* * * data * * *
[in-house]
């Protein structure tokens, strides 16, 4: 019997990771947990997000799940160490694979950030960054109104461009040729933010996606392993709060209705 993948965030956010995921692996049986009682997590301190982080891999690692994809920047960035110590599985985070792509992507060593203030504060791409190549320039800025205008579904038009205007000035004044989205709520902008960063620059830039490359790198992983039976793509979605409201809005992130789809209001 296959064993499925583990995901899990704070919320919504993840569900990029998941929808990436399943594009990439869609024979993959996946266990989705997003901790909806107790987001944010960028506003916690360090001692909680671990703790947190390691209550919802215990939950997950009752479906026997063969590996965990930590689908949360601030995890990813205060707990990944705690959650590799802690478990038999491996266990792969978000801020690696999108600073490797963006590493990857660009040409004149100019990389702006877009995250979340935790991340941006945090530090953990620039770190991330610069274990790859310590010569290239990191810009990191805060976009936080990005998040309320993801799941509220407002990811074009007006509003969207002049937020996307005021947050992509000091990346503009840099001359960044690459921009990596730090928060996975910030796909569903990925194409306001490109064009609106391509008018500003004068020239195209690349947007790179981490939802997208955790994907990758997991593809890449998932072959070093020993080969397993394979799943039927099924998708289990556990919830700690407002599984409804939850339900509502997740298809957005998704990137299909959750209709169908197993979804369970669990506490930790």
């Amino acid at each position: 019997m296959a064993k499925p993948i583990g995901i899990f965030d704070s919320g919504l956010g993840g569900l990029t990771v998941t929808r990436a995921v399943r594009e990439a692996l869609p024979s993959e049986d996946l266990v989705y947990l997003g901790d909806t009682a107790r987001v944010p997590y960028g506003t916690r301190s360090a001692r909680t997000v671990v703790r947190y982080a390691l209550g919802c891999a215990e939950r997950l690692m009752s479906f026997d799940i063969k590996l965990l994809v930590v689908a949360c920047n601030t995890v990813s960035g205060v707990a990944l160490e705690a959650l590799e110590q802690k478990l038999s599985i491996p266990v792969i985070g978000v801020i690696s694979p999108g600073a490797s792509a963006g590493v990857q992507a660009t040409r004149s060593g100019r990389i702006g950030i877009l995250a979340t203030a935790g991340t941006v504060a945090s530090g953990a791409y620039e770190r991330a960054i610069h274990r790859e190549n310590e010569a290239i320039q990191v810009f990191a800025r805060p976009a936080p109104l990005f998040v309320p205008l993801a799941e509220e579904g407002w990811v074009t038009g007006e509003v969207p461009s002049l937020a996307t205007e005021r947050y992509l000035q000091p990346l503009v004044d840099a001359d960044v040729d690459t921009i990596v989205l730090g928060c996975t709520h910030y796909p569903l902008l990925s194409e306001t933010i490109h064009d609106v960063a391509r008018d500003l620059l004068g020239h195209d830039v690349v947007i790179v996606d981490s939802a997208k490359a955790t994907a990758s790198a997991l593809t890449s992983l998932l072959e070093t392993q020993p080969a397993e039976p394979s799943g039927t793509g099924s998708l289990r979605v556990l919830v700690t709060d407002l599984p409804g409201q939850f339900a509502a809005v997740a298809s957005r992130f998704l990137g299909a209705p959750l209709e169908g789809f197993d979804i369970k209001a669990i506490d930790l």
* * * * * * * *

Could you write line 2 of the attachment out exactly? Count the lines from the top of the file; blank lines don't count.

């Protein structure tokens, strides 16, 4: 019997990771947990997000799940160490694979950030960054109104461009040729933010996606392993709060209705 993948965030956010995921692996049986009682997590301190982080891999690692994809920047960035110590599985985070792509992507060593203030504060791409190549320039800025205008579904038009205007000035004044989205709520902008960063620059830039490359790198992983039976793509979605409201809005992130789809209001 296959064993499925583990995901899990704070919320919504993840569900990029998941929808990436399943594009990439869609024979993959996946266990989705997003901790909806107790987001944010960028506003916690360090001692909680671990703790947190390691209550919802215990939950997950009752479906026997063969590996965990930590689908949360601030995890990813205060707990990944705690959650590799802690478990038999491996266990792969978000801020690696999108600073490797963006590493990857660009040409004149100019990389702006877009995250979340935790991340941006945090530090953990620039770190991330610069274990790859310590010569290239990191810009990191805060976009936080990005998040309320993801799941509220407002990811074009007006509003969207002049937020996307005021947050992509000091990346503009840099001359960044690459921009990596730090928060996975910030796909569903990925194409306001490109064009609106391509008018500003004068020239195209690349947007790179981490939802997208955790994907990758997991593809890449998932072959070093020993080969397993394979799943039927099924998708289990556990919830700690407002599984409804939850339900509502997740298809957005998704990137299909959750209709169908197993979804369970669990506490930790």